Venture Capital and Innovation: Which is First?

45 Pages Posted: 13 Oct 2011

See all articles by Masayuki Hirukawa

Masayuki Hirukawa

Setsunan University

Masako Ueda

University of Wisconsin, Madison - School of Business; Centre for Economic Policy Research (CEPR)

Multiple version iconThere are 3 versions of this paper

Date Written: October 2011

Abstract

Policy‐makers typically interpret positive relations between venture capital (VC) investments and innovations as evidence that VC investments stimulate innovation (VC‐first hypothesis). This interpretation is, however, one‐sided because there may be a reverse causality that innovations induce VC investments (innovation‐first hypothesis): an arrival of new technology increases demand for VC. We analyze this causality issue of VC and innovation in the US manufacturing industry using both total factor productivity growth and patent counts as measures of innovation. We find that, consistent with the innovation‐first hypothesis, total factor productivity growth is often positively and significantly related with future VC investment. We find little evidence that supports the VC‐first hypothesis.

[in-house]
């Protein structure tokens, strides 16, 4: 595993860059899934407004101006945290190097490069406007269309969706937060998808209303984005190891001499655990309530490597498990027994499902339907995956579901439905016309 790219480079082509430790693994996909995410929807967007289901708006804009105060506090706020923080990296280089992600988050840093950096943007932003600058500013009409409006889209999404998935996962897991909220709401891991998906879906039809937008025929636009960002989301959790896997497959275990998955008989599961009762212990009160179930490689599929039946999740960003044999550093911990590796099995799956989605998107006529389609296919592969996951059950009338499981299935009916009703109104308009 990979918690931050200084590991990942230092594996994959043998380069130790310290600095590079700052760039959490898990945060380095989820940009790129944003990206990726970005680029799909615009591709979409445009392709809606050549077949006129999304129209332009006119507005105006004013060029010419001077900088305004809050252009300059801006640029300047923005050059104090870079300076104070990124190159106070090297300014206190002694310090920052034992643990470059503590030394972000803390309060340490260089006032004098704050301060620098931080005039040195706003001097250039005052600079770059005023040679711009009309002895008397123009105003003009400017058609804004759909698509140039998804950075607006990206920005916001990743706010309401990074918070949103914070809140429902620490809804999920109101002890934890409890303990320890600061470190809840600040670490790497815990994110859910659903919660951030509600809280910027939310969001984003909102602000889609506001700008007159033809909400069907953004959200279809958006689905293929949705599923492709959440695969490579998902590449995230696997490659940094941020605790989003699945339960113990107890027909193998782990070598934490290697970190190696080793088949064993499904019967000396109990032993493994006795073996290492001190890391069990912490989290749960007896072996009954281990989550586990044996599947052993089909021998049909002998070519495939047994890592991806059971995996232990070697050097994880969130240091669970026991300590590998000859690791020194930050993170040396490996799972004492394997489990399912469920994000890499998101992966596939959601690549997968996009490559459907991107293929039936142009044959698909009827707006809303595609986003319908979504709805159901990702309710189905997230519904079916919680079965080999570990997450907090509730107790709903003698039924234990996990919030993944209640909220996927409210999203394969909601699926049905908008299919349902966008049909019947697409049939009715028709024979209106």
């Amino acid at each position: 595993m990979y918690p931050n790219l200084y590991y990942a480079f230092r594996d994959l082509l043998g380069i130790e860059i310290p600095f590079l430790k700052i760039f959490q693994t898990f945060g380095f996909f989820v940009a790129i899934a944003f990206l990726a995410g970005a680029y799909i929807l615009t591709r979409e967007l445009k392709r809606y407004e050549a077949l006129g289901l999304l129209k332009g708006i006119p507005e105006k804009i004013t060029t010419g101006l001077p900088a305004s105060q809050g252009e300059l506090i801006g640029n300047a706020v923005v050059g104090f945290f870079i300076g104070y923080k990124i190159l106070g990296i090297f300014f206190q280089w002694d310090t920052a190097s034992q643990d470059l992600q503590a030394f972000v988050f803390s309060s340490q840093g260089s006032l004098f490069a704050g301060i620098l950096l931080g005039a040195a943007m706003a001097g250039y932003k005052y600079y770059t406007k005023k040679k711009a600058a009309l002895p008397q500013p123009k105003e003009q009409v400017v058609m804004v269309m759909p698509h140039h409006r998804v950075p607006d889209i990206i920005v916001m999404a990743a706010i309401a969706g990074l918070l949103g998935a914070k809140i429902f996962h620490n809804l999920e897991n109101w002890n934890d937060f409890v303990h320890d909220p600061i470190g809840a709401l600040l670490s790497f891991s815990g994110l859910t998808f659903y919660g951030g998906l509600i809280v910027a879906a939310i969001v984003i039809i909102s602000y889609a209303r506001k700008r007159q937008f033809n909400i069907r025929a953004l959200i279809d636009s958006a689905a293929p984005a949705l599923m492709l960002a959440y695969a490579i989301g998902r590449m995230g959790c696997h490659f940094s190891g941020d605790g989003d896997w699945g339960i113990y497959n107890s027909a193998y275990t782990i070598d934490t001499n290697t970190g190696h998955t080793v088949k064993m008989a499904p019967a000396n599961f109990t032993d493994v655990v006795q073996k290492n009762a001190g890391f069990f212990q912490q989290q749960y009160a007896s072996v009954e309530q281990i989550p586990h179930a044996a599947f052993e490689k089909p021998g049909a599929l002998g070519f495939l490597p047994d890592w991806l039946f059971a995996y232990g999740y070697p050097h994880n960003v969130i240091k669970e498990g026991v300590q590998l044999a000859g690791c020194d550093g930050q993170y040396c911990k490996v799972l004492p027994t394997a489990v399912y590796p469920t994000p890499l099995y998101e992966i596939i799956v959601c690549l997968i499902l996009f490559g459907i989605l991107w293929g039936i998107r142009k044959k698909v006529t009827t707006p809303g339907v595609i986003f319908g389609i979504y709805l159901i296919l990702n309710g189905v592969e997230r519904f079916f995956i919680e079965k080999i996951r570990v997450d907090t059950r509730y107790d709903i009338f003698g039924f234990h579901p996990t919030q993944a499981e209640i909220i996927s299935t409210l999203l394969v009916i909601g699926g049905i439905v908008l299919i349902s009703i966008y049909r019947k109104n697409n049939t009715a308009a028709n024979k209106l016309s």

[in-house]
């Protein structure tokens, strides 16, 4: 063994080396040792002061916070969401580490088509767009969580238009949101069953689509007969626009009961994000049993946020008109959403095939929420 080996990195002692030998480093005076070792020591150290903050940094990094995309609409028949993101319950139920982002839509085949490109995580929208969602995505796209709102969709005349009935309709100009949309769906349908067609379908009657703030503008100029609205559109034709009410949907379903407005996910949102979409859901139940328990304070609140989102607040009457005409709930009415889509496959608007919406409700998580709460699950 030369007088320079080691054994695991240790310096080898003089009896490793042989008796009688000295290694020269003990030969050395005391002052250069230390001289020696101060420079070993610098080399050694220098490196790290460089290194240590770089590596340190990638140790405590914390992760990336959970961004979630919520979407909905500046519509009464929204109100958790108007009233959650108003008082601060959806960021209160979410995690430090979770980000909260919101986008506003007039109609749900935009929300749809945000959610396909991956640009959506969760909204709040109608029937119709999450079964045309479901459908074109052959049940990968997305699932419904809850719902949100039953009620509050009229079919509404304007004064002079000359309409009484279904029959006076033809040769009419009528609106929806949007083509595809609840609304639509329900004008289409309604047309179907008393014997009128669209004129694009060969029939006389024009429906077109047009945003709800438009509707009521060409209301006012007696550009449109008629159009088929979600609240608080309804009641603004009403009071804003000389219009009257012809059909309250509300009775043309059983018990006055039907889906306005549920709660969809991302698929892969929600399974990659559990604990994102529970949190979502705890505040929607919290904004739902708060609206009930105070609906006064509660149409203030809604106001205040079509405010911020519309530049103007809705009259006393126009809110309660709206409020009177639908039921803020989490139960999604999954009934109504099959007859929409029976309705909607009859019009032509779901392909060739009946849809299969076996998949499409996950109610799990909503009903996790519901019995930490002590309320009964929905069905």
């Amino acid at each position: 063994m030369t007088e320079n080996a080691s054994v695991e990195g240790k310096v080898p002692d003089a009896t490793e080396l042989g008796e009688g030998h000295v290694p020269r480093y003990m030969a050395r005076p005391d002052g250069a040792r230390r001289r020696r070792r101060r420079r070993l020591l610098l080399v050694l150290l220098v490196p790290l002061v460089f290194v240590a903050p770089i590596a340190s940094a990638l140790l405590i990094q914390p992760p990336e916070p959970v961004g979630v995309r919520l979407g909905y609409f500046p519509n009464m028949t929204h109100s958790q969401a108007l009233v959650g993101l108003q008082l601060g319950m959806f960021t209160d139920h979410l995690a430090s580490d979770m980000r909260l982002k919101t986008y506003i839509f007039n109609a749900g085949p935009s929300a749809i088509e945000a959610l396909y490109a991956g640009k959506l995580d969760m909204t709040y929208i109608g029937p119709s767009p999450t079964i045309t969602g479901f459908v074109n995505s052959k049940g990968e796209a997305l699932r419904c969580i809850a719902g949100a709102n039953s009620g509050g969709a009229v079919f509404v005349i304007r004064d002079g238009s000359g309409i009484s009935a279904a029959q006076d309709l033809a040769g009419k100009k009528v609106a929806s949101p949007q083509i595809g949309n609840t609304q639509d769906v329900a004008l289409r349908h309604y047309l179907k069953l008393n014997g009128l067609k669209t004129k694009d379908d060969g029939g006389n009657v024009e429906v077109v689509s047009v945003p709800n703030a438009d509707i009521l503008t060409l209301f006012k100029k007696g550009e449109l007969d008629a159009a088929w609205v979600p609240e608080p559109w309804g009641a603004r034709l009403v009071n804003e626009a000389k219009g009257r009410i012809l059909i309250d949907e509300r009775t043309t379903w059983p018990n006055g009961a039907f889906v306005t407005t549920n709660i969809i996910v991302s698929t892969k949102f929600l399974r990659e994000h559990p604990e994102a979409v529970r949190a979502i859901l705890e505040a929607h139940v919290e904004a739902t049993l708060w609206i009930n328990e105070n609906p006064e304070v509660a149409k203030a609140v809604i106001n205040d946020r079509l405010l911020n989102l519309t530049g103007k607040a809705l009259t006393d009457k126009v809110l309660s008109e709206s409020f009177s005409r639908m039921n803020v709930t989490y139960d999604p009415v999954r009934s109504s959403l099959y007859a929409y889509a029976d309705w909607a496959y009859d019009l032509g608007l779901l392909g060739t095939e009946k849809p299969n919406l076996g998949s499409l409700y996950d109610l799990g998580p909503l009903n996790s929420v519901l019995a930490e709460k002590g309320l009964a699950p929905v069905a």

JEL Classification: G24, D24, O31, O32

Suggested Citation

Hirukawa, Masayuki and Ueda, Masako, Venture Capital and Innovation: Which is First? (October 2011). Pacific Economic Review, Vol. 16, Issue 4, pp. 421-465, 2011. Available at SSRN: https://ssrn.com/abstract=1943353 or http://dx.doi.org/10.1111/j.1468-0106.2011.00557.x

Masayuki Hirukawa (Contact Author)

Setsunan University ( email )

17-8 Ikedanaka-machi
Neyagawa City, Osaka 572-8508
Japan
+81-72-839-8095 (Phone)

Masako Ueda

University of Wisconsin, Madison - School of Business ( email )

975 University Avenue
Madison, WI 53706
United States
608-262-3656 (Phone)
608-265-4195 (Fax)

Centre for Economic Policy Research (CEPR)

London
United Kingdom

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